Homemade French Baguettes
When I saw this post from Megan at Country Cleaver, I felt some inspiration. It’s been a while since I’ve baked my own bread, mainly because it takes a lonnnnng time. This is because magical things happen when you make bread. Bubbles, fizzles, squeaks and pops are all signs that your working with a live organism, and when it’s finally done and everything has worked out as it should have, the result is quite majestic! Case in point: I wanted to make baguettes, but my recipe called for a small piece of dough to make the starter. I wasn’t about to just make a dough so I could snag a bite-sized piece from it, so I made a focaccia bread dough which is a little less time consuming. I took the piece I needed for the baguette starter and continued with the focaccia which you’ll see in a future post… maybe. It didn’t turn out as well as I hoped, even though it tasted amazing.
Baking your own bread isn’t really all that labor intensive, but if you don’t think ahead things can get messed up really quickly. If the recipe calls for the dough to be punched down in two hours, you better be there to get it done. If you leave a dough to keep rising, it’ll just reach a high point and then collapse and no amount of prayers or Googling will bring it back. I started these two dough mixes on Saturday morning and they finally hit the oven around lunchtime on Sunday. I also made my baguettes into mini’s because I don’t have a commercial baking oven in my kitchen or traditional baguette pans, or steam. All I have is my KitchenAid and my hands (with the help of some other little hands in the picture). So don’t get all crazy if you make bread and it doesn’t look like the gorgeous La Brea baguette you always buy. Commercial bakeries have all the gadgets, but baking at home will require some extra thinking in the head department!
There’s very little chance that you’ll throw bread in the trash no matter how it turns out, because fresh bread with some cheese or olive oil is really hard to top. If you have the time and the patience to make some bread I would totally encourage you to try it. Check out my no knead bread and kalamata olive bread posts. These are great recipes to start with and practically fool proof! They’re also from my early days of blogging so the pictures are a little sketchy- yikes! Once you master the basic recipe, you’ll be adding all sorts of crazy things like cheese and herbs or some chunky grains or seeds.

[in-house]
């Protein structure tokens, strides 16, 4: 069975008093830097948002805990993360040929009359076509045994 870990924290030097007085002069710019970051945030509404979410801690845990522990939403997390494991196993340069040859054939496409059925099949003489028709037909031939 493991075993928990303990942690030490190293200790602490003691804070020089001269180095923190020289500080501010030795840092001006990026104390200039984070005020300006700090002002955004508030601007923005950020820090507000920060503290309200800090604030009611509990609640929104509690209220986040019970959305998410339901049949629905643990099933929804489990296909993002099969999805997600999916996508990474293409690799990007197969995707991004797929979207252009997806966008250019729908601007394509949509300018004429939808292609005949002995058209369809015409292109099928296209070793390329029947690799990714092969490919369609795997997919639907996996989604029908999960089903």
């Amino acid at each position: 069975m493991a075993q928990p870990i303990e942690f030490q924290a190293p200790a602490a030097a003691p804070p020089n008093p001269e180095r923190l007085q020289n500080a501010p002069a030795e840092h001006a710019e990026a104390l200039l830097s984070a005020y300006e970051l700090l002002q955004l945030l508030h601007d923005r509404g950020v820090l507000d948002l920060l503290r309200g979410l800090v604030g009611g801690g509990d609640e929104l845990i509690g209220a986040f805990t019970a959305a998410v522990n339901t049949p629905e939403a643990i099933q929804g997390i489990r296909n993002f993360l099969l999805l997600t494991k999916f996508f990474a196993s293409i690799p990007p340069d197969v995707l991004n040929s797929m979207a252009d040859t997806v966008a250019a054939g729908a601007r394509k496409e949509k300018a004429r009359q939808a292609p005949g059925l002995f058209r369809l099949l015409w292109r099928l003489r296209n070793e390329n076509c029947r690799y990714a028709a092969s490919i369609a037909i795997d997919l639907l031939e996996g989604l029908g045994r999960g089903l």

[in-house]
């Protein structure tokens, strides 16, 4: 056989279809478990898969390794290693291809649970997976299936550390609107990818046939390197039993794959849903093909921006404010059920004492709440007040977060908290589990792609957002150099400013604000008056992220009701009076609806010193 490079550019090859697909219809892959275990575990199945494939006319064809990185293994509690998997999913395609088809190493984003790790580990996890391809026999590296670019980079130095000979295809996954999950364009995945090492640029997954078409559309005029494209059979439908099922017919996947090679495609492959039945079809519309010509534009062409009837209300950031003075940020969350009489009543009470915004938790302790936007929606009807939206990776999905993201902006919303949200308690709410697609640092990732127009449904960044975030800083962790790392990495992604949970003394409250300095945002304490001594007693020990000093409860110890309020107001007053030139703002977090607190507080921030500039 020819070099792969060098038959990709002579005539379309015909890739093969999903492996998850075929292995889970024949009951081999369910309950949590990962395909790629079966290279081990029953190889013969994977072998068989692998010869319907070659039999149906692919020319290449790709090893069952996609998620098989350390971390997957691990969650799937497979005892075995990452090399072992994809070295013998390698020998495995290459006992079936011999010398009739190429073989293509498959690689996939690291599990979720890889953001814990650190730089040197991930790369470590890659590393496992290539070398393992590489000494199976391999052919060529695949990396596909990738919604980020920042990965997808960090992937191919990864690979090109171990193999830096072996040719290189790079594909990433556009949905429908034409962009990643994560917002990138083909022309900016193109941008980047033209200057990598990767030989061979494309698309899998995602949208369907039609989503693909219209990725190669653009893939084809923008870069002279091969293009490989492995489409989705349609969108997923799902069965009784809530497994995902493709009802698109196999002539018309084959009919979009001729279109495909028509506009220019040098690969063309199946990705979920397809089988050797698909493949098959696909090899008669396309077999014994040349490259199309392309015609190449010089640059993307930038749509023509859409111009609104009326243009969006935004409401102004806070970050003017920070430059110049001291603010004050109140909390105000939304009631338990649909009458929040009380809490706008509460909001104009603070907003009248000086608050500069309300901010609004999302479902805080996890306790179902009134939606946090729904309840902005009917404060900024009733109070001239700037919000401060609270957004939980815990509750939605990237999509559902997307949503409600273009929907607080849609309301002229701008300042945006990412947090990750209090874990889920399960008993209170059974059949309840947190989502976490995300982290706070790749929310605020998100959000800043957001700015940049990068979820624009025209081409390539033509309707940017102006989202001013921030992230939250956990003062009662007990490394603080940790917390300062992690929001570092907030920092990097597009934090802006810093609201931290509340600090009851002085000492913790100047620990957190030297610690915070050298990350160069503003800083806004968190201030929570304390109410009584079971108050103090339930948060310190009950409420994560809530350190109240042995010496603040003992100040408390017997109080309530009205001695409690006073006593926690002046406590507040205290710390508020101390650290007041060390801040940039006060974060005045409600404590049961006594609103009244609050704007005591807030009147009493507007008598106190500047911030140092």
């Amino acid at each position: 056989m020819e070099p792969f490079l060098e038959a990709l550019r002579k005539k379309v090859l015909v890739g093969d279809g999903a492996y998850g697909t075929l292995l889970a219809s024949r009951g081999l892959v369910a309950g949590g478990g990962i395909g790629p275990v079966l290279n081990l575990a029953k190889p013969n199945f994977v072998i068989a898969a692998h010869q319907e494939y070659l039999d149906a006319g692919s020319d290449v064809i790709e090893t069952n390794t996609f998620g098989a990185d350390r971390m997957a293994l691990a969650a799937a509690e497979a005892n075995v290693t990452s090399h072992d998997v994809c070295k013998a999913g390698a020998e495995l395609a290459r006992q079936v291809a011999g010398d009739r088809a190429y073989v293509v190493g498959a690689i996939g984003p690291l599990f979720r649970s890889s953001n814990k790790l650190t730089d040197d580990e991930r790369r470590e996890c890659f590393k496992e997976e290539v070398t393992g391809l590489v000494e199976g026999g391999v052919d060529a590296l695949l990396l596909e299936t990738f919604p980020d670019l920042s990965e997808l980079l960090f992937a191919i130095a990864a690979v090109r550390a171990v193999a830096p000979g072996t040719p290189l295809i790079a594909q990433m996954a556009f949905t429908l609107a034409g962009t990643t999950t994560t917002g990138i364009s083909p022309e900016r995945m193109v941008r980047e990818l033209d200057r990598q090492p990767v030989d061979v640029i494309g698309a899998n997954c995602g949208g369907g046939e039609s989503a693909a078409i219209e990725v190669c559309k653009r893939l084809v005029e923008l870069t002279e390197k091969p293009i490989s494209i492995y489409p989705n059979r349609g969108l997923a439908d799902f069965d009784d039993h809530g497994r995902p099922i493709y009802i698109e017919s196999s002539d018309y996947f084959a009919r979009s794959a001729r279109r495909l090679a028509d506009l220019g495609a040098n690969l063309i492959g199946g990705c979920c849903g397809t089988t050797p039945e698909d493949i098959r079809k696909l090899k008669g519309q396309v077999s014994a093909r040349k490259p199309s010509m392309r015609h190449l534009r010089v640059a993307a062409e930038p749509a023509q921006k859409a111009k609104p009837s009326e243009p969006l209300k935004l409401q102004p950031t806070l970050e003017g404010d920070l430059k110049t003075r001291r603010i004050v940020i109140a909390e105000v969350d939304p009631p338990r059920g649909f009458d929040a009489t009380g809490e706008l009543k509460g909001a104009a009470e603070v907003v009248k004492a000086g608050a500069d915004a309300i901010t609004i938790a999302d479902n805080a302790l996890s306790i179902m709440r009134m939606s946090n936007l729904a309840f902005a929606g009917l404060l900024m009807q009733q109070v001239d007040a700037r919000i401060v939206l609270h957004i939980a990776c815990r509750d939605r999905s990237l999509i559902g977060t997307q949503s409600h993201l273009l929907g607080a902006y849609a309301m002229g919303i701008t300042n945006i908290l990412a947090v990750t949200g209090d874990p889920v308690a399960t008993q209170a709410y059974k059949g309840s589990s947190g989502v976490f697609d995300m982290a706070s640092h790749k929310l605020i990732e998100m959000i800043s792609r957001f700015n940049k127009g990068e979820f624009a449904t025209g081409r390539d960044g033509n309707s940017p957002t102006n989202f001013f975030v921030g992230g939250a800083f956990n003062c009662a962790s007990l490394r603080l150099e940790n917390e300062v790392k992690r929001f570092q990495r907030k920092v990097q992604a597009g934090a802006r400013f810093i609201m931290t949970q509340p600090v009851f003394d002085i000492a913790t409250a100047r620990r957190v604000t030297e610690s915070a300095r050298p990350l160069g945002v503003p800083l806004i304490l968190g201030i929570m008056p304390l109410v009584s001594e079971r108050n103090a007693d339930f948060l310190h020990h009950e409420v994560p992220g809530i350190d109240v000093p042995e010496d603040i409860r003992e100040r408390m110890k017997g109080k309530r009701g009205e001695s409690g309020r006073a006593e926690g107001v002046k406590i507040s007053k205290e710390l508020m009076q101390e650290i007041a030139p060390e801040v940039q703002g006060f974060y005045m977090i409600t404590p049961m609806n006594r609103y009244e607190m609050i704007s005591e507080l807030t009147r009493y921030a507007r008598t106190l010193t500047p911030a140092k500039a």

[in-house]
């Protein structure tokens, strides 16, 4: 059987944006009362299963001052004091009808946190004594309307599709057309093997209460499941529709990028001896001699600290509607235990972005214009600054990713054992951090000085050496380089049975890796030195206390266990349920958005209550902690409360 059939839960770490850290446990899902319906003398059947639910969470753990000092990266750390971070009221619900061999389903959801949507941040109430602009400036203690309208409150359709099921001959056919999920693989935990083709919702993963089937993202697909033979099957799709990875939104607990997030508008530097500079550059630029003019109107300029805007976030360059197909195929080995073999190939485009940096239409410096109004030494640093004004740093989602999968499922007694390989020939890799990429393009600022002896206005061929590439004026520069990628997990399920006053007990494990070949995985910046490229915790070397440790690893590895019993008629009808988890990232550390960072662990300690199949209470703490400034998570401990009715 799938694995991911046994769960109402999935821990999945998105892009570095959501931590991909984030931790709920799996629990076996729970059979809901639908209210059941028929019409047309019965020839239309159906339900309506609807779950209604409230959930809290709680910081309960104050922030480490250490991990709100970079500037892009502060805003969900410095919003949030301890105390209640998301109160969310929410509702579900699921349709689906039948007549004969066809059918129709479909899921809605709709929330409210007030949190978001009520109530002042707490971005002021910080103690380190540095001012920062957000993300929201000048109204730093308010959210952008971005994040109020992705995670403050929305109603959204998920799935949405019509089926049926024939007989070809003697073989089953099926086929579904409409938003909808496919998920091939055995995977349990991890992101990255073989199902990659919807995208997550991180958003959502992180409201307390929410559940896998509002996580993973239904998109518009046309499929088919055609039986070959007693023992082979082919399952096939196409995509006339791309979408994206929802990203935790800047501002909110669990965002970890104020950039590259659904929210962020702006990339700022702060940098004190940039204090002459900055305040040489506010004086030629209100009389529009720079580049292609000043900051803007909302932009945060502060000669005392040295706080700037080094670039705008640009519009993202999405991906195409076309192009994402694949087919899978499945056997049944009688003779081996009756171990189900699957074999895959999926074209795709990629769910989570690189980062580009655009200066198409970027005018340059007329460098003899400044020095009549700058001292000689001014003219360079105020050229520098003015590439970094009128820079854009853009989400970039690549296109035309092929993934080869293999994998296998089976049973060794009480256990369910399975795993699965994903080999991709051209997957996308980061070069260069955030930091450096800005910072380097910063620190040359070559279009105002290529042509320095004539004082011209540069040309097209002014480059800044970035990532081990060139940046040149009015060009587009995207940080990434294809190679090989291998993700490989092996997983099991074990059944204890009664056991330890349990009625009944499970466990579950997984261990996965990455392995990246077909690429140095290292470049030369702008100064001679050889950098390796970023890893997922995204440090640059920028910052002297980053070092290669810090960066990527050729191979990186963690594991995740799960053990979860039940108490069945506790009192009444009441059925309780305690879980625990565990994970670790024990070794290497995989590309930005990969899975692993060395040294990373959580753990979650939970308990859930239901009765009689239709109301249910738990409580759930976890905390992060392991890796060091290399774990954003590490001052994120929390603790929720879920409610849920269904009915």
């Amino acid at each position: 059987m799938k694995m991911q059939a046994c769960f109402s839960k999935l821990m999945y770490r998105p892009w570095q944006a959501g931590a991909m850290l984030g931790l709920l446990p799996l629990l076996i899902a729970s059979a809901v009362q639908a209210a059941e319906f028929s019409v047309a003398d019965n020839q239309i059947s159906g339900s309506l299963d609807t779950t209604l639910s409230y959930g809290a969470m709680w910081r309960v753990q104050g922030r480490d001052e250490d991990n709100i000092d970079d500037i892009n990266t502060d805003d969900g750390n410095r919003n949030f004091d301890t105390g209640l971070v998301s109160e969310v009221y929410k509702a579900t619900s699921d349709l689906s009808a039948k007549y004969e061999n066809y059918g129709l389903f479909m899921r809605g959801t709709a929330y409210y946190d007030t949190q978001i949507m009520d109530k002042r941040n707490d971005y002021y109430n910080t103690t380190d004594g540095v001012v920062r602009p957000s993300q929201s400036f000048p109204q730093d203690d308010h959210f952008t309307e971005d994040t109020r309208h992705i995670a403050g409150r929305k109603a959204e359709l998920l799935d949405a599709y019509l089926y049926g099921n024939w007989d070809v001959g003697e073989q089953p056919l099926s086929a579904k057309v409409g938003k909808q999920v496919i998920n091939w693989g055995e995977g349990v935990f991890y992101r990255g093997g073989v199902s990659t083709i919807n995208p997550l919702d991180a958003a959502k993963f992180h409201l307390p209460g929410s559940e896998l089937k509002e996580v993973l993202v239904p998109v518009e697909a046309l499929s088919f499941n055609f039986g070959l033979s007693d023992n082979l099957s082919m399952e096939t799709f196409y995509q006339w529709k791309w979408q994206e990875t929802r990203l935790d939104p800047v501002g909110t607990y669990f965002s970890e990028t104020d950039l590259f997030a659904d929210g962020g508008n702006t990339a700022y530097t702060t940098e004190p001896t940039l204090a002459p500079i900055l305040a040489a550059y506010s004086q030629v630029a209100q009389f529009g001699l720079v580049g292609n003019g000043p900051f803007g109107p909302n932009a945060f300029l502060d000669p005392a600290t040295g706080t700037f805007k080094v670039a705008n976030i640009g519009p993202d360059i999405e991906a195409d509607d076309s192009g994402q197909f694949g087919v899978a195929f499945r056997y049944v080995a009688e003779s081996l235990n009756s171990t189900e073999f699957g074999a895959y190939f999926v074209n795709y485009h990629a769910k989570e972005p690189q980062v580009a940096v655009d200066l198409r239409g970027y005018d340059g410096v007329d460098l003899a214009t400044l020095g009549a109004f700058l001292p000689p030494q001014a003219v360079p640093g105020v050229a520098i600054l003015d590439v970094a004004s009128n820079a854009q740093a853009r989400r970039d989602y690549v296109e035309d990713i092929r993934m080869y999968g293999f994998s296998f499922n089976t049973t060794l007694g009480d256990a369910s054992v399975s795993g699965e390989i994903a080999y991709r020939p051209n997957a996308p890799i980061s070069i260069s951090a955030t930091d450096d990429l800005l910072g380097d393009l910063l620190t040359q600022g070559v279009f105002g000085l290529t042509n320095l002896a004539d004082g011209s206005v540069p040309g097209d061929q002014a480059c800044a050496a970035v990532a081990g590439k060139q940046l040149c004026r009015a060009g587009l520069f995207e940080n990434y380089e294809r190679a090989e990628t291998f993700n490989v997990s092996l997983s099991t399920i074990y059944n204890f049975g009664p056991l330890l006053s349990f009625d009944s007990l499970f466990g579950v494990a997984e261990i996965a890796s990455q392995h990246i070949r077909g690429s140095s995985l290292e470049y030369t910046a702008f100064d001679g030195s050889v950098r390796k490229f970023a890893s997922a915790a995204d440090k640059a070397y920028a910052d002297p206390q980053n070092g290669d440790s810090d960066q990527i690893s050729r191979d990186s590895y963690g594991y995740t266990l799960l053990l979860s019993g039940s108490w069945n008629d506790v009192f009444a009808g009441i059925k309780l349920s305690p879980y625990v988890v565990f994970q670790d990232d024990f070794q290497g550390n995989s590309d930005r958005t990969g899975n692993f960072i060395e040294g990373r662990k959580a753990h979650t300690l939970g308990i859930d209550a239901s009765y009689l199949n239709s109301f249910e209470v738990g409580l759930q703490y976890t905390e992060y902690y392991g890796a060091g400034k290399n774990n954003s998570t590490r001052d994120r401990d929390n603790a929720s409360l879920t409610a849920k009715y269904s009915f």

French Baguettes, from Baking with Julia:
First Stage Starter-
A 1 1/2 ounce piece of fully risen white dough
1/4 cup warm water, about 110 degrees F
2/3 cup unbleached all purpose flour
Cut the dough into small pieces and transfer to a bowl. Add the water and let the dough soften for about five minutes.
Add the flour and mix by hand until all of the flour has been absorbed by the water. Cover the bowl with plastic wrap and let sit for eight hours in a warm place, between 80-85 degrees F.
Second Stage Starter-
The first stage starter from above
1/4 cup warm water, 110 degrees F
3/4 cup unbleached al purpose flour
Cut the first stage starter into four and transfer back into the bowl it cam from. Add the water and let sit for five minutes. Finally add the flour and mix until combined. Cover with plastic wrap and let rise for four hours.
After four hours, chill the starter for an hour in the fridge.
The Final Dough-
1 1/4 cups cool water, 78 degrees F
3/4 teaspoon active dry yeast
The second stage starter
3 1/3 cups all purpose flour
1 Tablespoon kosher salt
Put the water into the bowl of a stand up mixer fitted with a dough hook. Sprinkle the yeast on top and mix with a wooden spoon. Deflate the second stage starter and tear it into pieces adding it to the bowl. Let it sit for five minutes.
Add the flour and mix on low just until the dough has been absorbed by the water. Let sit for 10 minutes. Next add the salt by sprinkling it over the dough as it spins on low speed. Mix for five minutes. Transfer the dough to a bowl which has been rubbed with some olive oil.
Cover with plastic wrap and let sit in a warm place (80-85 F) for about 1 1/2 hours. Next take the dough from the bowl and cut it into six ounce pieces, you should have six pieces of dough. Take a clean dish cloth and sprinkle it generously with flour. Create little channels on the towel so that the baguettes can rest their.
Take each piece of dough and gently roll it into a sausage shape, tapering the ends. Lift and place on the dish cloth seam side up. Do this until you have all six mini baguettes laying on the dish cloth.
Cover with another cloth and let rise for 1 1/2 hours.
Baking The Bread-
Set the oven to 470 degrees. Place a small sauce pan in the bottom of the oven. Line a baking tray with parchment paper and sprinkle with a little cornmeal. Gently lift a baguette and transfer it to the baking tray laying with the seam side down this time, you should get three baguettes on at a time.
Spray with a little water from a spray bottle or just sprinkle some on with your hands. Using a sharp knife, make 4-5 slashes across the baguette Place the tray into the oven and quickly spray the heated sauce pan with some water. Don’t let any steam escape if you can help it!
Bake for about 20-25 minutes or until a deep golden brown. Let cool on a wire rack and repeat with the other three loaves.